I put this together about a year ago.
Click Here for the full story
golsen

Social climber
kennewick, wa
Jun 18, 2011 - 10:13pm PT
Golsen, your project is amazing. There are some very large projects reported in this thread, but I think you might be the current leader!

Thanks, but its a dubious distinction as it is taxpayer $. But the intent is good. We do our best. I for one believe that we will be successful but not without many future challenges, including getting this large of a plant started.

Also, the craftsmanship I use is more along the lines of technical and contract knowledge, respect, politics and if all else fails, kickin some ass.
BBA

climber
OF
Jun 18, 2011 - 11:04pm PT
Golsen - For the walkway I used stones from the local landscape purveyor and set them one at a time in wet mortar. The next project I try will be using dry mortar/concrete, but here in the Portland area it's hard to get enough dry days to use that technique. The stones as photographed are their real color, Montana Rainbow river pebbles and Mexican beach blacks. No dying was done. One has to do a bit of sorting and washing of stones to segregate them by color. The edging is cheap leftover rock slices they sell in bits and pieces set vertically in concrete. The dividing lines are old tiles cut and embedded edge up in concrete. It follows the Chinese tradition of using what's available (and, therefore, cheap). It's a slow process.

I took the finished pictures today while it was raining, and the rain brings out the colors. It isn't cheating to do that, because here it seems to rain for months at a time so I get to see the rich colors alot. Been up here not even three years, still miss sunny Petaluma. Lots of fun playing with rocks on the patio in the rain.
Brandon-

climber
The Granite State.
Jun 19, 2011 - 09:49am PT
A little more progress.
johnr9q

Sport climber
Sacramento, Ca
Jun 19, 2011 - 11:09am PT
I built the camper displayed with the following features. I am into rock climbing and I do need to go, and often do, into areas where 4 wheel drive would be nice but 99% of my travel is on high speed pavement so am happy with the 2WD and a winch, which has come in handy more than once) I wanted a dual purpose vehicle. So I built an aluminum flatbed for my truck. I made the flatbed sit at the same elevation as the original PU bed because I didn't want to lose the height required of a standard flatbed by sitting above the rear wheels so I made wheel wells that extend up into the flat bed so technically it isn't totally flat but works well. I made corresponding clearance areas in the camper to accommodate the wheel wells. When I put the camper on the truck, I have to not only slide it in but I also need to lift the camper about 5" to get it over the wheel wells. When I have the camper off I have stake sides which go on the flat bed. I can convert the truck from a flatbed pickup to a camper in less than 30 minutes. I have a cable hoist system I designed for my garage that lifts the camper off and on. I wanted solid sides not fabric and easily openable glass windows so designed the folding panels you can see in the erected position in the pictures. I also wanted a larger dinette so designed the slideout you can see in the pics. The slideout and the top all go up with electro/mechanical actuators. The unit is fully self contained with toilet (self contained), shower (The toilet and shower are in a 32" X 32" room and the toilet slides into the wall to make the shower very roomy) I have a stove and 3 way frig. I have one fresh water tank installed in the RV and another fresh water tank and a grey water tank installed under the flatbed. Total fresh water capacity is 60 gal and grey water is 15 gal. I have a solar panel on the top also. By building a camper that fits on a flatbed there is much more room for placing all the interior components. I completed the camper a few months ago and it has been operating nicely.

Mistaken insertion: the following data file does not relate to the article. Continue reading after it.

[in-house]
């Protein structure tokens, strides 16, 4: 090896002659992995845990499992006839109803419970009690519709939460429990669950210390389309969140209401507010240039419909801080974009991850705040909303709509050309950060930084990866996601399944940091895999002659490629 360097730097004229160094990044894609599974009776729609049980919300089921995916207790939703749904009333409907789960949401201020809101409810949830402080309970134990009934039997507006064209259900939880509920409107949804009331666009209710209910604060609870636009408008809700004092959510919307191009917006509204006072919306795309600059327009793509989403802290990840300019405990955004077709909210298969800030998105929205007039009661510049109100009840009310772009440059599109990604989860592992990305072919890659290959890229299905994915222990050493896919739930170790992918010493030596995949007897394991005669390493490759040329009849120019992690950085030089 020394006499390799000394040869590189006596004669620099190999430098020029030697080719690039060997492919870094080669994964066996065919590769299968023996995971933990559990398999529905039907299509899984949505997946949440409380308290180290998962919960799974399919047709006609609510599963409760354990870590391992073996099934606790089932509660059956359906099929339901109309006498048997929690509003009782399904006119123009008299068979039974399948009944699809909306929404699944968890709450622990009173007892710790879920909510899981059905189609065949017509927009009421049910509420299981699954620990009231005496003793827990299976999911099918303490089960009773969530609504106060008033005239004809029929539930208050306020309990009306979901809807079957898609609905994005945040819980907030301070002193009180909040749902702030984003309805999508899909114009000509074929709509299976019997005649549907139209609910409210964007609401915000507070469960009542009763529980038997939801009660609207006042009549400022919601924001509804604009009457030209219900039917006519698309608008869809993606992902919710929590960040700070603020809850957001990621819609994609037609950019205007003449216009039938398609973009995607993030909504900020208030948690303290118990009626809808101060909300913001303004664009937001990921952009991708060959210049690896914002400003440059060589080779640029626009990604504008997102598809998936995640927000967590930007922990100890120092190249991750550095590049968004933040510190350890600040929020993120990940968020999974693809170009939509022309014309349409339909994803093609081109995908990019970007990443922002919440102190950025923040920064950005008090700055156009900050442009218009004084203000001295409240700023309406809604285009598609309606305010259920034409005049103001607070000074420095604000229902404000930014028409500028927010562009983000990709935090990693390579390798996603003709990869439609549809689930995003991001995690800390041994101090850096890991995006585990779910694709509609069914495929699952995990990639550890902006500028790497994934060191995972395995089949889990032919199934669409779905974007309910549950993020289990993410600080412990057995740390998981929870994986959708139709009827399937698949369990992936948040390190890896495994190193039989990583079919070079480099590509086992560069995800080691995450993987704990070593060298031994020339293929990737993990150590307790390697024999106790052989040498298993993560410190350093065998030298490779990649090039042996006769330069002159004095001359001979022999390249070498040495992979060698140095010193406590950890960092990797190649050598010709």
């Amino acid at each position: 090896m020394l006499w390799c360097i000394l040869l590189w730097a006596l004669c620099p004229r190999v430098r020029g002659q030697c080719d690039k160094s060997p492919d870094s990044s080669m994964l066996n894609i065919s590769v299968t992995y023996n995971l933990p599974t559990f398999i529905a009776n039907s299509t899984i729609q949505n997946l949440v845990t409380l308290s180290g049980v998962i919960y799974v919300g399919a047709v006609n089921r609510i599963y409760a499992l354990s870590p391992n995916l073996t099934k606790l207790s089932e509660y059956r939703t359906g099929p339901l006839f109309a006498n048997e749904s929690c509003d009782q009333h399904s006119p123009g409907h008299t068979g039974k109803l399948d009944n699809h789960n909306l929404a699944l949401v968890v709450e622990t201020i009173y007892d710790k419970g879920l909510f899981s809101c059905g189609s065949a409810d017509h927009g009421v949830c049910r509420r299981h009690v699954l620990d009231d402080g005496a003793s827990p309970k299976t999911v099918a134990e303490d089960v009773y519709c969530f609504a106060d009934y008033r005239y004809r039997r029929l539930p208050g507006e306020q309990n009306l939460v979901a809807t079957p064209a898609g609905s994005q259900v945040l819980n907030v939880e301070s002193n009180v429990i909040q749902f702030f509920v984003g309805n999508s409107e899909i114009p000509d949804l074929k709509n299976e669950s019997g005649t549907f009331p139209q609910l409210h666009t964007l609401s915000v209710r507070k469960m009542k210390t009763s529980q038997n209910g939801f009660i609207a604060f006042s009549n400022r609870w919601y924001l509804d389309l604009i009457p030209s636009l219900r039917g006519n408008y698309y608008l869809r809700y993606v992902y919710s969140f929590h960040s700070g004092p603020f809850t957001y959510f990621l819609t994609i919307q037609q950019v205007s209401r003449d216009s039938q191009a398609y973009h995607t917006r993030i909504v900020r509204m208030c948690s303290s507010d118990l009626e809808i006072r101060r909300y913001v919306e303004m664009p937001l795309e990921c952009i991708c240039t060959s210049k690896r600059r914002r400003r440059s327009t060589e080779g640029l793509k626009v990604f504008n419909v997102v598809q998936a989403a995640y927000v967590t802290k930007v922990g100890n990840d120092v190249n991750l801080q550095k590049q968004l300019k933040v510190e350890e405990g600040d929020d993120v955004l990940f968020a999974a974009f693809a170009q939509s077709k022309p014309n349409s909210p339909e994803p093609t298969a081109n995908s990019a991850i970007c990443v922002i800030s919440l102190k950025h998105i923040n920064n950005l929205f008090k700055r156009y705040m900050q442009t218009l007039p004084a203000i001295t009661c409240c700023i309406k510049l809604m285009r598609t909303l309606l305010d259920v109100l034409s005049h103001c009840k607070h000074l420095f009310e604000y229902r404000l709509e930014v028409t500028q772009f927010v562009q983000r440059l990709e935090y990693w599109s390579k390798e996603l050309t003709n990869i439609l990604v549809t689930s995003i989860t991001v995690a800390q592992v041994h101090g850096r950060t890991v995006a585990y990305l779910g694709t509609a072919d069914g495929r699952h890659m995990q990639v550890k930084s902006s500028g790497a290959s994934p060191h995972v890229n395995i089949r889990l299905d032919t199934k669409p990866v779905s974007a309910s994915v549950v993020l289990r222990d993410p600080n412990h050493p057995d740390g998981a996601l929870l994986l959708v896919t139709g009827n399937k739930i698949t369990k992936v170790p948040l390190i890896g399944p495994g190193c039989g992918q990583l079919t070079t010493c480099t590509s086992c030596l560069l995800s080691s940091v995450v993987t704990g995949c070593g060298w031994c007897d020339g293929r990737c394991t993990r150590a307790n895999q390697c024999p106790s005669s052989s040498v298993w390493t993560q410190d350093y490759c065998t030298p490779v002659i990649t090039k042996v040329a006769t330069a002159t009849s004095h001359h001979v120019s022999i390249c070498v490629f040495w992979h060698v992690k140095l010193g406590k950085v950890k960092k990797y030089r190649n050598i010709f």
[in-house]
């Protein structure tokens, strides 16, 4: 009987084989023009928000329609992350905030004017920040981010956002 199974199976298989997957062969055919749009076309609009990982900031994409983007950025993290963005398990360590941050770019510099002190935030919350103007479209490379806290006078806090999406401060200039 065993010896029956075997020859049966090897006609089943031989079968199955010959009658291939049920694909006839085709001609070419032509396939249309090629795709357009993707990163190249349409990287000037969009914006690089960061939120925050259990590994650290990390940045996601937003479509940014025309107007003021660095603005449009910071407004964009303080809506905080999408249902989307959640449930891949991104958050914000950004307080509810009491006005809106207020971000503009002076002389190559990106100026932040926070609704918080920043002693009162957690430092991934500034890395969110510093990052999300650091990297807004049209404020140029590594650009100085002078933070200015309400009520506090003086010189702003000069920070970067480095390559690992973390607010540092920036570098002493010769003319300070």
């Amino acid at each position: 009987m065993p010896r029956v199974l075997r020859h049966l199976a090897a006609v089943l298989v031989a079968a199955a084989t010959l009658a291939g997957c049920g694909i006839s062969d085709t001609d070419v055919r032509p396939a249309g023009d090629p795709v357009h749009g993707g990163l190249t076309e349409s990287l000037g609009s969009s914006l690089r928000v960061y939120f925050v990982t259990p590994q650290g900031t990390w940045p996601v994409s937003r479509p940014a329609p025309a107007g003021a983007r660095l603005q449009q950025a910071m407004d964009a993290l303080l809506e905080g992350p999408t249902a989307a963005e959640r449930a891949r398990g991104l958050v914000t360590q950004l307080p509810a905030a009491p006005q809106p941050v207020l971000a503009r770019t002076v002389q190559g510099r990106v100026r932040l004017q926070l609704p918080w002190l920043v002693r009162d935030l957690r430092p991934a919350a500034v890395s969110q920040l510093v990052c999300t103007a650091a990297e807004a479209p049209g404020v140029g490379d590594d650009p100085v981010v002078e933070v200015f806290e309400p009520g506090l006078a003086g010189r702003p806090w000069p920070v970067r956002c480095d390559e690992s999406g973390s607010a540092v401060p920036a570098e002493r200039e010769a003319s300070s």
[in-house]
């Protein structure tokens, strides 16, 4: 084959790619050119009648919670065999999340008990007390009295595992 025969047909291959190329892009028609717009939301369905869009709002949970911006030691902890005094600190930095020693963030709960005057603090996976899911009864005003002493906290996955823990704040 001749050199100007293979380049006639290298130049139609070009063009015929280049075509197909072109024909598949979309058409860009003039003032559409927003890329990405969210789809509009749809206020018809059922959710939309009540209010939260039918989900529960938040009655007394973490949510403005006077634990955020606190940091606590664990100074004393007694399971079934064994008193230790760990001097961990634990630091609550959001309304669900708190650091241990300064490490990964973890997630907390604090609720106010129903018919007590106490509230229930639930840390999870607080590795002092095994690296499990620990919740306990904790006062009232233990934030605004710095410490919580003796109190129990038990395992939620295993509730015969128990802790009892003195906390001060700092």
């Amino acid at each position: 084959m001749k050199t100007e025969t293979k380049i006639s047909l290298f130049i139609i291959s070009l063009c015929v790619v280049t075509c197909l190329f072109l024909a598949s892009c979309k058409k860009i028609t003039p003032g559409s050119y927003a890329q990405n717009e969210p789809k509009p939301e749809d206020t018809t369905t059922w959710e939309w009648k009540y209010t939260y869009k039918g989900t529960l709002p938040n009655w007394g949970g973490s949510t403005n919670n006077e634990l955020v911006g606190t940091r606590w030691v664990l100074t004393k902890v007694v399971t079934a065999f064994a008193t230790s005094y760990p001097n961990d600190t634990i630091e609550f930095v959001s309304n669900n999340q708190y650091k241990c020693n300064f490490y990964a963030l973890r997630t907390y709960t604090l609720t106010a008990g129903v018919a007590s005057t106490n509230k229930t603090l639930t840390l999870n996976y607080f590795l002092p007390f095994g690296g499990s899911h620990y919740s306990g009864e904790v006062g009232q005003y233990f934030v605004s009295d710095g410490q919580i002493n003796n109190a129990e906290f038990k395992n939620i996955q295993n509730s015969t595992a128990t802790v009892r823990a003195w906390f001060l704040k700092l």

Reilly

Mountain climber
The Other Monrovia- CA
Jun 21, 2011 - 11:01pm PT
Had to find a project to keep JustTheMaid off the rock for a couple of days
so her shoulder can heal.





La piece de resistance as viewed against the light - serious artistry:
Brandon-

climber
The Granite State.
Jun 21, 2011 - 11:05pm PT
Purty. What type of joinery?
Reilly

Mountain climber
The Other Monrovia- CA
Jun 22, 2011 - 12:31am PT
HaHaHa, it looks like we're gonna stay after class and write on the black
board for a while. Yes, mortise and tenon, though it can be tough on the tendons.
Look closely at the first two pics and you'll see all the details. :-)

Gal

Trad climber